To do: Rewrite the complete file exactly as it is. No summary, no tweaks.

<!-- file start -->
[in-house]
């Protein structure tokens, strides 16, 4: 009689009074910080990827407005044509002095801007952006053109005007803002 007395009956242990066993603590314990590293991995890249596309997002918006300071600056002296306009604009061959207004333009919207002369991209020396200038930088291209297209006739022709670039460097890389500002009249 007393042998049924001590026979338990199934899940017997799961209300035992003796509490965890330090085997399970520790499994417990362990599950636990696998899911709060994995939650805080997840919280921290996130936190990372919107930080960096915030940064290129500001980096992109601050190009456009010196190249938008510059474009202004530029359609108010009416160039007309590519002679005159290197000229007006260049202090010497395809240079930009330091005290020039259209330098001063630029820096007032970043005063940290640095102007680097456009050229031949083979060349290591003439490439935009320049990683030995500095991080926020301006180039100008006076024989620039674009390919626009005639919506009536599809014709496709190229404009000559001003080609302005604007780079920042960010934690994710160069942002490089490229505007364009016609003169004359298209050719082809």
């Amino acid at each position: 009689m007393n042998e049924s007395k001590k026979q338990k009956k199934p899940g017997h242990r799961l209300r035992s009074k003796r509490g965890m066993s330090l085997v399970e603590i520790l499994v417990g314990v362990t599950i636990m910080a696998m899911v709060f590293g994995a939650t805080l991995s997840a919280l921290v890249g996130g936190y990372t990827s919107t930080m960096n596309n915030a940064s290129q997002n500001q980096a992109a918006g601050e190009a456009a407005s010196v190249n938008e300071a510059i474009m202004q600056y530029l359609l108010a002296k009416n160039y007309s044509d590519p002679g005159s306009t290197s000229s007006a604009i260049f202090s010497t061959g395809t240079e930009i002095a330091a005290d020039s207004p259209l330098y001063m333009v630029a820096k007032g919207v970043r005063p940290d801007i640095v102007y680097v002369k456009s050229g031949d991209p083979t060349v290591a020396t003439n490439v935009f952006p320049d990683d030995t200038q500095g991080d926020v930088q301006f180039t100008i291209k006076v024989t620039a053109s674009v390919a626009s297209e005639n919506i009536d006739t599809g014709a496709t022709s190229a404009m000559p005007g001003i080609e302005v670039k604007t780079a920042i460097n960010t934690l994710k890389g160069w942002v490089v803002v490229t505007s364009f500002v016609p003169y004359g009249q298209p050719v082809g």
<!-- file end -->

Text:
[in-house]
């Protein structure tokens, strides 16, 4: 009689009074910080990827407005044509002095801007952006053109005007803002 007395009956242990066993603590314990590293991995890249596309997002918006300071600056002296306009604009061959207004333009919207002369991209020396200038930088291209297209006739022709670039460097890389500002009249 007393042998049924001590026979338990199934899940017997799961209300035992003796509490965890330090085997399970520790499994417990362990599950636990696998899911709060994995939650805080997840919280921290996130936190990372919107930080960096915030940064290129500001980096992109601050190009456009010196190249938008510059474009202004530029359609108010009416160039007309590519002679005159290197000229007006260049202090010497395809240079930009330091005290020039259209330098001063630029820096007032970043005063940290640095102007680097456009050229031949083979060349290591003439490439935009320049990683030995500095991080926020301006180039100008006076024989620039674009390919626009005639919506009536599809014709496709190229404009000559001003080609302005604007780079920042960010934690994710160069942002490089490229505007364009016609003169004359298209050719082809």
């Amino acid at each position: 009689m007393n042998e049924s007395k001590k026979q338990k009956k199934p899940g017997h242990r799961l209300r035992s009074k003796r509490g965890m066993s330090l085997v399970e603590i520790l499994v417990g314990v362990t599950i636990m910080a696998m899911v709060f590293g994995a939650t805080l991995s997840a919280l921290v890249g996130g936190y990372t990827s919107t930080m960096n596309n915030a940064s290129q997002n500001q980096a992109a918006g601050e190009a456009a407005s010196v190249n938008e300071a510059i474009m202004q600056y530029l359609l108010a002296k009416n160039y007309s044509d590519p002679g005159s306009t290197s000229s007006a604009i260049f202090s010497t061959g395809t240079e930009i002095a330091a005290d020039s207004p259209l330098y001063m333009v630029a820096k007032g919207v970043r005063p940290d801007i640095v102007y680097v002369k456009s050229g031949d991209p083979t060349v290591a020396t003439n490439v935009f952006p320049d990683d030995t200038q500095g991080d926020v930088q301006f180039t100008i291209k006076v024989t620039a053109s674009v390919a626009s297209e005639n919506i009536d006739t599809g014709a496709t022709s190229a404009m000559p005007g001003i080609e302005v670039k604007t780079a920042i460097n960010t934690l994710k890389g160069w942002v490089v803002v490229t505007s364009f500002v016609p003169y004359g009249q298209p050719v082809g």